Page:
I am a huge fan of asparagus. In May, I could eat fresh asparagus (both green and white), new potatoes and butter on most days and be very happy (OK, maybe I would need some bacon, too). You know what’s even better than the good old asparagus, though? Wild asparagus! To be honest, I don’t think it’s actually objectively better than cultivated asparagus, it just sounds more romantic and special. Anyway, no matter the ultimate ranking of asparagus varieties, the wild version certainly does taste good.
If you’ve never seen them, wild asparagus spears are thinner than the ones you’re used to and have a beautiful pistachio colour. Not quite as tender as the best cultivated asparagus can be, they also never get as woody as their bigger siblings often do. The taste is similar to green asparagus, but can differ depending on the soil. It grows in many places all over Europe – including Estonian islands – but can be tricky to see in the tall grass. One can find it in spring at the markets in Brussels in Spring and I’m sure elsewhere in the world.
In case you come across it and you love cooking and/or asparagus, I suggest you buy a bunch or two. It works in any recipe where you’d use the cultivated variety: creamy asparagus risotto with a little truffle oil, asparagus and herb omelette, asparagus with poached eggs and prosciutto, asparagus-and-cream pasta, asparagus tart and asparagus quiche…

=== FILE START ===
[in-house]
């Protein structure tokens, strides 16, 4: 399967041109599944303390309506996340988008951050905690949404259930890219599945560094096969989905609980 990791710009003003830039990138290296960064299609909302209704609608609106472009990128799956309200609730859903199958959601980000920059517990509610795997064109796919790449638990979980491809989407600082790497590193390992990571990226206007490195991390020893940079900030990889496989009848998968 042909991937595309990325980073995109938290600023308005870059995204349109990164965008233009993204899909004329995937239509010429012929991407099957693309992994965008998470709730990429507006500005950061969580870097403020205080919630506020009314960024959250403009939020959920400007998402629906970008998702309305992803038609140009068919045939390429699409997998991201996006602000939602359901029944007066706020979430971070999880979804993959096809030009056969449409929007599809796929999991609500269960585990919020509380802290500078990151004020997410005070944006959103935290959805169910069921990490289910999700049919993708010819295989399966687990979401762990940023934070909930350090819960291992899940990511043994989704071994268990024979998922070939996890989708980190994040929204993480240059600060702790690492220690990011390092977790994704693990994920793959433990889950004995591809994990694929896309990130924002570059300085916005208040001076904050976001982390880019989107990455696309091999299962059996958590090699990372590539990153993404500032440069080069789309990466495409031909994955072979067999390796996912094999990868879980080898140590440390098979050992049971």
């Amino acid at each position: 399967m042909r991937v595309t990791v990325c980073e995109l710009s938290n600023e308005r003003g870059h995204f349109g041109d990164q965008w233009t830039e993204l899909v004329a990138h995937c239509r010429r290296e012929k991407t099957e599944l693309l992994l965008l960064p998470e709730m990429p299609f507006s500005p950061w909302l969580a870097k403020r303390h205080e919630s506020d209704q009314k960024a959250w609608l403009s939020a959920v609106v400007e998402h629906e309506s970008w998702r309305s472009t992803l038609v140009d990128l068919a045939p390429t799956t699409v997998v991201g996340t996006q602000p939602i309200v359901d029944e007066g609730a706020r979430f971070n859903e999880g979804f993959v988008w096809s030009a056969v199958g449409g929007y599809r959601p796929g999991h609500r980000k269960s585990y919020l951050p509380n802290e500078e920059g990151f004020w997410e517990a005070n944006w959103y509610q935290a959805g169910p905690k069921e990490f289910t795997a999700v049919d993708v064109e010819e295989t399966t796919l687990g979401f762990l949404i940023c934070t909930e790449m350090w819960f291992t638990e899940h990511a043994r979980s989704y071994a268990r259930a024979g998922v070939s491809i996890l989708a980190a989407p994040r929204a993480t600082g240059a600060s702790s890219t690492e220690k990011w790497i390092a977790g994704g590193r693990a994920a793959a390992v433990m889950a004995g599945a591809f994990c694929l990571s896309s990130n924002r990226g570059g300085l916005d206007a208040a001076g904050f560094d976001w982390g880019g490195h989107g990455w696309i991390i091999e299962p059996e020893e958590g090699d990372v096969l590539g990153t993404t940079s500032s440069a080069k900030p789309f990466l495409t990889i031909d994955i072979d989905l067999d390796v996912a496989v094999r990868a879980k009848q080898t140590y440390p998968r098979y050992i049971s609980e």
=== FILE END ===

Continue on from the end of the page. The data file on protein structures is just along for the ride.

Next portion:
You can of course also just eat it on its own, without much adornment. I usually like to oven roast asparagus, but I think wild asparagus is best boiled (as always, take care not to over cook). You only need to add a little butter and salt to turn it into a great dish – parmesan shavings, fried morels and hollandaise sauce are all very much optional. The only thing I really strongly believe is that asparagus needs to be eaten almost immediately after cooking. But that’s usually not an issue.